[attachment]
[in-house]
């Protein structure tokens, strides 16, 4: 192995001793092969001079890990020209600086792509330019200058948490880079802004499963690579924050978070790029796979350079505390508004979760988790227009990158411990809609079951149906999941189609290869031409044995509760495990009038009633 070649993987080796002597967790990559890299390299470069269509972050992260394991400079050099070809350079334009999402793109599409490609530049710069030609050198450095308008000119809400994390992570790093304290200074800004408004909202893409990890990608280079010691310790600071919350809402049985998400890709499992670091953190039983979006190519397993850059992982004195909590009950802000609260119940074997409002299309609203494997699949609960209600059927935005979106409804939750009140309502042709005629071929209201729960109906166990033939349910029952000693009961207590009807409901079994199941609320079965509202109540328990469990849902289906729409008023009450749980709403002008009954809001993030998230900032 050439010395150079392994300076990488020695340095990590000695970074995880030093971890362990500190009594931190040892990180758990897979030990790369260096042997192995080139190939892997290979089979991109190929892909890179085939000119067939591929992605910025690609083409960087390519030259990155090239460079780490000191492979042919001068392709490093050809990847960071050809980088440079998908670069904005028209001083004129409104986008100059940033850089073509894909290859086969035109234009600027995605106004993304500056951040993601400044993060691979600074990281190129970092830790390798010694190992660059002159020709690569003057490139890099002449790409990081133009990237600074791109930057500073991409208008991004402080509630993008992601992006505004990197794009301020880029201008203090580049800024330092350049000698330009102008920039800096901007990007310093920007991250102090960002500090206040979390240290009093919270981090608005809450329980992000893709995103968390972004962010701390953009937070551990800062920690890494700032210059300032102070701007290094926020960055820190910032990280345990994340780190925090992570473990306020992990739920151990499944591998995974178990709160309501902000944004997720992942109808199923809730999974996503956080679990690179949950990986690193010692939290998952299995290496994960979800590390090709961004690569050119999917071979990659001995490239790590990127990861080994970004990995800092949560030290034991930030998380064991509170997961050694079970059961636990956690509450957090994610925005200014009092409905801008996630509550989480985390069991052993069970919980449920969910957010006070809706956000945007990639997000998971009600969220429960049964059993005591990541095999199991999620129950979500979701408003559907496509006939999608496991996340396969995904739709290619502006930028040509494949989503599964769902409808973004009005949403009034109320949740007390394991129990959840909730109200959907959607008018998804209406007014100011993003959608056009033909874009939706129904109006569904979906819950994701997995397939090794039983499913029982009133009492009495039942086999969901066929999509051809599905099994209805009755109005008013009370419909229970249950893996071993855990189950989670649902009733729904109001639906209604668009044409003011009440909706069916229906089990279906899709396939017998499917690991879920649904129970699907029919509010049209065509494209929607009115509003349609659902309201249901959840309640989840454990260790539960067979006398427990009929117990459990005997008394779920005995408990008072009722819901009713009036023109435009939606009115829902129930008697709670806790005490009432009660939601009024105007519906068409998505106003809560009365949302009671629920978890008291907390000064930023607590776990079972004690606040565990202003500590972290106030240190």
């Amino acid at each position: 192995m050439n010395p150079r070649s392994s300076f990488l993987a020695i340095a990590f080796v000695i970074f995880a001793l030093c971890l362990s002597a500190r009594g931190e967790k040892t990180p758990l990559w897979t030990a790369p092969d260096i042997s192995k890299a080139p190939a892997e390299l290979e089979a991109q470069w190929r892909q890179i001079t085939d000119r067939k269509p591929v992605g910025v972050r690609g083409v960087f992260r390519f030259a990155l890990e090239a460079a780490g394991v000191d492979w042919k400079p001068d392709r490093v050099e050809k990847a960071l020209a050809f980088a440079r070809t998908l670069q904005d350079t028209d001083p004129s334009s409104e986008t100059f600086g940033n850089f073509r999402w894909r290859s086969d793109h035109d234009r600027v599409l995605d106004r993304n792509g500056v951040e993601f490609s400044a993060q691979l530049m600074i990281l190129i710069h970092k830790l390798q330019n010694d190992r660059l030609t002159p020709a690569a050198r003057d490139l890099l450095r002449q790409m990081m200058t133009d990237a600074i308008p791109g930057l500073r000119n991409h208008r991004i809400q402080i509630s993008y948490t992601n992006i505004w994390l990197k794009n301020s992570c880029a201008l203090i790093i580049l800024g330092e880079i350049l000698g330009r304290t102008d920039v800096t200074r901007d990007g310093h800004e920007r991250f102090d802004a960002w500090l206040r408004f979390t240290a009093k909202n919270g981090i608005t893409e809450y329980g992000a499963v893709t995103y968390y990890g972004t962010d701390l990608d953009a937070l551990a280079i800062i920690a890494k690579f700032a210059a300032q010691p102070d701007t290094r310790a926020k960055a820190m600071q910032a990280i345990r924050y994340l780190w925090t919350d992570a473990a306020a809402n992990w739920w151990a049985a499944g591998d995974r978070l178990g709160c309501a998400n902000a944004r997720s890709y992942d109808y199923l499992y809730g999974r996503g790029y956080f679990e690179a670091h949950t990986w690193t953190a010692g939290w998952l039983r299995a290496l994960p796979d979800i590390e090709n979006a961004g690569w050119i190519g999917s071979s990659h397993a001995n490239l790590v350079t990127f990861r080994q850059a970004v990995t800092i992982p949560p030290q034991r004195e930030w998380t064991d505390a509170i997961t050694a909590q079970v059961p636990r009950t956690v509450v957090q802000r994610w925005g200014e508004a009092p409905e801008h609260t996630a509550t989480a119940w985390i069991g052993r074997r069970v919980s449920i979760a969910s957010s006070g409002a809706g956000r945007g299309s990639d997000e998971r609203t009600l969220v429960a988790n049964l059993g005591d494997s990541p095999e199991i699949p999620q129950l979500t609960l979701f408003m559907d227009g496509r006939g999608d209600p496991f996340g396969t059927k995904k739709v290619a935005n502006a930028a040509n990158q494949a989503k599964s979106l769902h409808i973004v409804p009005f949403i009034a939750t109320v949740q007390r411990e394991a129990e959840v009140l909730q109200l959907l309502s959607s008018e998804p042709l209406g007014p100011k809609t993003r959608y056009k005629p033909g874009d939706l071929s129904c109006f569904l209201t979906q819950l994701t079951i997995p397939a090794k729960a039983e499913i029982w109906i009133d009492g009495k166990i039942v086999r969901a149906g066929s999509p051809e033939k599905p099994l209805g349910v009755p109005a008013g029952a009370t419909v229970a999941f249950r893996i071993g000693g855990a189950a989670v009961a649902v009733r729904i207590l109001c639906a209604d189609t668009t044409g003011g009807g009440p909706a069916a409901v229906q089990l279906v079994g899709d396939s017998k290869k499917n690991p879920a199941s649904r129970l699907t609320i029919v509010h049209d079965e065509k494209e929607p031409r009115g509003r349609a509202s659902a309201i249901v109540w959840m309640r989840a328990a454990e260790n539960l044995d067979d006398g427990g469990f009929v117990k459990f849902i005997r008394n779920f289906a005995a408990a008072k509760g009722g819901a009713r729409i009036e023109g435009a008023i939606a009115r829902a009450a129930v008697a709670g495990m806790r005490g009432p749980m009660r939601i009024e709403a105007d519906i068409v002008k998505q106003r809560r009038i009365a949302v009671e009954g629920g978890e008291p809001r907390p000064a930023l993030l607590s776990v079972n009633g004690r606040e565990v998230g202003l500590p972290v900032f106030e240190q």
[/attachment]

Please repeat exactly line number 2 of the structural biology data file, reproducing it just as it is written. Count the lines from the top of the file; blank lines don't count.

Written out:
């Protein structure tokens, strides 16, 4: 192995001793092969001079890990020209600086792509330019200058948490880079802004499963690579924050978070790029796979350079505390508004979760988790227009990158411990809609079951149906999941189609290869031409044995509760495990009038009633 070649993987080796002597967790990559890299390299470069269509972050992260394991400079050099070809350079334009999402793109599409490609530049710069030609050198450095308008000119809400994390992570790093304290200074800004408004909202893409990890990608280079010691310790600071919350809402049985998400890709499992670091953190039983979006190519397993850059992982004195909590009950802000609260119940074997409002299309609203494997699949609960209600059927935005979106409804939750009140309502042709005629071929209201729960109906166990033939349910029952000693009961207590009807409901079994199941609320079965509202109540328990469990849902289906729409008023009450749980709403002008009954809001993030998230900032 050439010395150079392994300076990488020695340095990590000695970074995880030093971890362990500190009594931190040892990180758990897979030990790369260096042997192995080139190939892997290979089979991109190929892909890179085939000119067939591929992605910025690609083409960087390519030259990155090239460079780490000191492979042919001068392709490093050809990847960071050809980088440079998908670069904005028209001083004129409104986008100059940033850089073509894909290859086969035109234009600027995605106004993304500056951040993601400044993060691979600074990281190129970092830790390798010694190992660059002159020709690569003057490139890099002449790409990081133009990237600074791109930057500073991409208008991004402080509630993008992601992006505004990197794009301020880029201008203090580049800024330092350049000698330009102008920039800096901007990007310093920007991250102090960002500090206040979390240290009093919270981090608005809450329980992000893709995103968390972004962010701390953009937070551990800062920690890494700032210059300032102070701007290094926020960055820190910032990280345990994340780190925090992570473990306020992990739920151990499944591998995974178990709160309501902000944004997720992942109808199923809730999974996503956080679990690179949950990986690193010692939290998952299995290496994960979800590390090709961004690569050119999917071979990659001995490239790590990127990861080994970004990995800092949560030290034991930030998380064991509170997961050694079970059961636990956690509450957090994610925005200014009092409905801008996630509550989480985390069991052993069970919980449920969910957010006070809706956000945007990639997000998971009600969220429960049964059993005591990541095999199991999620129950979500979701408003559907496509006939999608496991996340396969995904739709290619502006930028040509494949989503599964769902409808973004009005949403009034109320949740007390394991129990959840909730109200959907959607008018998804209406007014100011993003959608056009033909874009939706129904109006569904979906819950994701997995397939090794039983499913029982009133009492009495039942086999969901066929999509051809599905099994209805009755109005008013009370419909229970249950893996071993855990189950989670649902009733729904109001639906209604668009044409003011009440909706069916229906089990279906899709396939017998499917690991879920649904129970699907029919509010049209065509494209929607009115509003349609659902309201249901959840309640989840454990260790539960067979006398427990009929117990459990005997008394779920005995408990008072009722819901009713009036023109435009939606009115829902129930008697709670806790005490009432009660939601009024105007519906068409998505106003809560009365949302009671629920978890008291907390000064930023607590776990079972004690606040565990202003500590972290106030240190």